A port 123 traceroute running from the NTP client may detect NTP request (mode 3) loss. A port 123 traceroute running from the NTP server may detect NTP response (mode 4) loss.

Most of the NTP packet losses (timeouts) that I’ve worked on recently have been in the NTP server -> Newark direction.

Its nice to detect which ISP/IXP drops the NTP packets, but that hasn’t helped so far. I can’t get any response from them.

5 Likes

ISP’s do not filter on UDP-NTP packets.
Dan is having the same problems as a lot of us.

Please stop this nonsense that ISP’s drop packets on purpose, they do not.

ISP’s do use NTP themselves, would be stupid to filter it.

While that may be true the internet is never constant, it is possible that some network deployed some form of DDoS protections (intentionally rate limiting UDP) or is under an active DDoS attack https://www.digitalattackmap.com/ https://horizon.netscout.com/?filters=trigger.triggerName.UDP It is also possible that networks operators make a mistake from time to time or just that the buffer of some random equipment is full and had to drop a packet. routing issues… network upgrades…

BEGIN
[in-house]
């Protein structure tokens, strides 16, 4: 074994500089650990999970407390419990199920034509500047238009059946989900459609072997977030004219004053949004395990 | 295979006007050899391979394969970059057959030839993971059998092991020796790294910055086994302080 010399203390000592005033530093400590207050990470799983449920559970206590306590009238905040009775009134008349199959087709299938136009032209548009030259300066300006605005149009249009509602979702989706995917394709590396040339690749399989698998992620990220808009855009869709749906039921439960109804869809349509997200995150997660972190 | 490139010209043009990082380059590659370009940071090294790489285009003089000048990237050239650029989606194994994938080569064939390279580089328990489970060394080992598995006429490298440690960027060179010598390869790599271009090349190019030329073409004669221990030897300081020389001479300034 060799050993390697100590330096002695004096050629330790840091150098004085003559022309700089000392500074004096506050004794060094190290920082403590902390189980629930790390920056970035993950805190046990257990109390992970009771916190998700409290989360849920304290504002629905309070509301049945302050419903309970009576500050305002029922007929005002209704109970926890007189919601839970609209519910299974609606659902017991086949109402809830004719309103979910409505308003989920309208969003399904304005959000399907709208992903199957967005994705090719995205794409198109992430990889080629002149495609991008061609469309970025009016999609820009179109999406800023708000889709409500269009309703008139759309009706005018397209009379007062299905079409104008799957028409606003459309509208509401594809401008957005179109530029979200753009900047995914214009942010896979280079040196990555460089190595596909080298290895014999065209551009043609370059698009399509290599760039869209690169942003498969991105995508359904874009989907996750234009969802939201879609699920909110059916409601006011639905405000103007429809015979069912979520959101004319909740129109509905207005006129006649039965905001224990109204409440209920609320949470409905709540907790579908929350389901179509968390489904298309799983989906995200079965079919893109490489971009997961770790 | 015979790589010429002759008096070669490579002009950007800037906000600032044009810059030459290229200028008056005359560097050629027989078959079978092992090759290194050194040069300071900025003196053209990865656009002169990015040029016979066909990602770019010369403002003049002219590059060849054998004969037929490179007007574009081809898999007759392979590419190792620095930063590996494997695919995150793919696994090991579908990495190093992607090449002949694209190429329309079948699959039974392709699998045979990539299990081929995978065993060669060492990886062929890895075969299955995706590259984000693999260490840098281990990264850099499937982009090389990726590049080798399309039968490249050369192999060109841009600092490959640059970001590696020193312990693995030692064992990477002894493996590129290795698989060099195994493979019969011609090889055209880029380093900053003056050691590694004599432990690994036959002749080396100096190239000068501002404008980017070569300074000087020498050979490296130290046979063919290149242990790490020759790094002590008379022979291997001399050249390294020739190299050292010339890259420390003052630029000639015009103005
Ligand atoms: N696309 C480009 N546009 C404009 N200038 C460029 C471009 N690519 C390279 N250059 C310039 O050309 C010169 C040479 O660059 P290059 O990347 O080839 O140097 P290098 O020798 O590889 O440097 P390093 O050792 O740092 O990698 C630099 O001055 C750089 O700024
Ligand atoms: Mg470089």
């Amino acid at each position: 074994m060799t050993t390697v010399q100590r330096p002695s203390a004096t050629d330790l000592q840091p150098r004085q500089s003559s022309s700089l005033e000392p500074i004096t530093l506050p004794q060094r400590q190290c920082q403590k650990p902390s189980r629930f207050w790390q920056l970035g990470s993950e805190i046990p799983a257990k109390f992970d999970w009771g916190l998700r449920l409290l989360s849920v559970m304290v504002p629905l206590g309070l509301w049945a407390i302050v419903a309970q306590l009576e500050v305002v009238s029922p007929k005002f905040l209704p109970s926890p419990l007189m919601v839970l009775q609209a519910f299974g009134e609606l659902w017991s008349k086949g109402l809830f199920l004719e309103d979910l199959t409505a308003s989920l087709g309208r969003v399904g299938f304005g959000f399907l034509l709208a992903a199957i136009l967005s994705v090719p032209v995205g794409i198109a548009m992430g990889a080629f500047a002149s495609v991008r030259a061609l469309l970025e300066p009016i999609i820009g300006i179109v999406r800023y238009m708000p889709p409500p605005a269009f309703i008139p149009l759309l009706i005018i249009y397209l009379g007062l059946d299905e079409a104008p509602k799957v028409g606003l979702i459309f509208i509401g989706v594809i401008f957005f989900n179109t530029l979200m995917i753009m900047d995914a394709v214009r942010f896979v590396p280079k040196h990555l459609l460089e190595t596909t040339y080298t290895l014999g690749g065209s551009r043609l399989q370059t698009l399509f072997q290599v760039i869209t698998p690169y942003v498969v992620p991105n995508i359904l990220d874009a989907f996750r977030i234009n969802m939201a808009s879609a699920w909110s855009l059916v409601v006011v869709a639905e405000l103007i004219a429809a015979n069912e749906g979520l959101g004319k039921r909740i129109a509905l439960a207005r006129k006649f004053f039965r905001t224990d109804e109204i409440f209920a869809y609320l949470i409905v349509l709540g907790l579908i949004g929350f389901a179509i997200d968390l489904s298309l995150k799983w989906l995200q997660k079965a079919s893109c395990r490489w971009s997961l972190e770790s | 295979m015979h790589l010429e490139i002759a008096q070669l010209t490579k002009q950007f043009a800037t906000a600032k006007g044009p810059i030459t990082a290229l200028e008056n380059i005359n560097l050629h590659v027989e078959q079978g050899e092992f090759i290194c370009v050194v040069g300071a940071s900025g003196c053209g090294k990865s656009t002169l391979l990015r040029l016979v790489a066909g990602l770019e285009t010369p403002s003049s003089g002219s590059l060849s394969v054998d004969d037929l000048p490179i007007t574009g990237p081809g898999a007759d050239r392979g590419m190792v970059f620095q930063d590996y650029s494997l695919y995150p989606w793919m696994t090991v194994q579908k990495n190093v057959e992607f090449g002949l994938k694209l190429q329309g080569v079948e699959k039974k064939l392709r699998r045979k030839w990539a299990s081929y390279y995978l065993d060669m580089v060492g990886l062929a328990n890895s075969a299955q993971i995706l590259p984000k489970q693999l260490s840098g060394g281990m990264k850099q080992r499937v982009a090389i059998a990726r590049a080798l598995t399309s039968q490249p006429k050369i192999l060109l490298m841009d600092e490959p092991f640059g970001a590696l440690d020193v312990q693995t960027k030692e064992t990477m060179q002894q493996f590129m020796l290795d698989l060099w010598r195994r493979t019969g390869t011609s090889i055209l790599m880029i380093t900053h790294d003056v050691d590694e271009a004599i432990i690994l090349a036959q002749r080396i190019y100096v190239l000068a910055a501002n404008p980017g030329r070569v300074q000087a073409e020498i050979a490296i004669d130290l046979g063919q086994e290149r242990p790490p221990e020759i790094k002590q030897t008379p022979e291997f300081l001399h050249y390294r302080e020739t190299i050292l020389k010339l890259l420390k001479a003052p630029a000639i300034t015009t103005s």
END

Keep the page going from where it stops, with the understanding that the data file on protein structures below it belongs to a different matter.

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The problem is this system is badly managed, the monitor is dropping everybody while being the problem itself.
The beta-system has proven this over and over again.
Management of this pool does nothing.

They always tell you: It’s you OR your provider.

ntppool.org is the problem and after 6 months it’s still not fixed.

The question is: How much time does @Ask need to fix it?
Can he fix it?

The beta-system is better, but it never seems to replace the “normal”-system.

Ps. my servers are deleted for a second time, I’m fed-up with this crap. They can be used at my own pool: ntp.heppen.be also round-robin and spot on time.

If he was collective CTO of all of the backbone ISPs that rate limit NTP traffic, I imagine he would have adjusted their policies by now.

2 Likes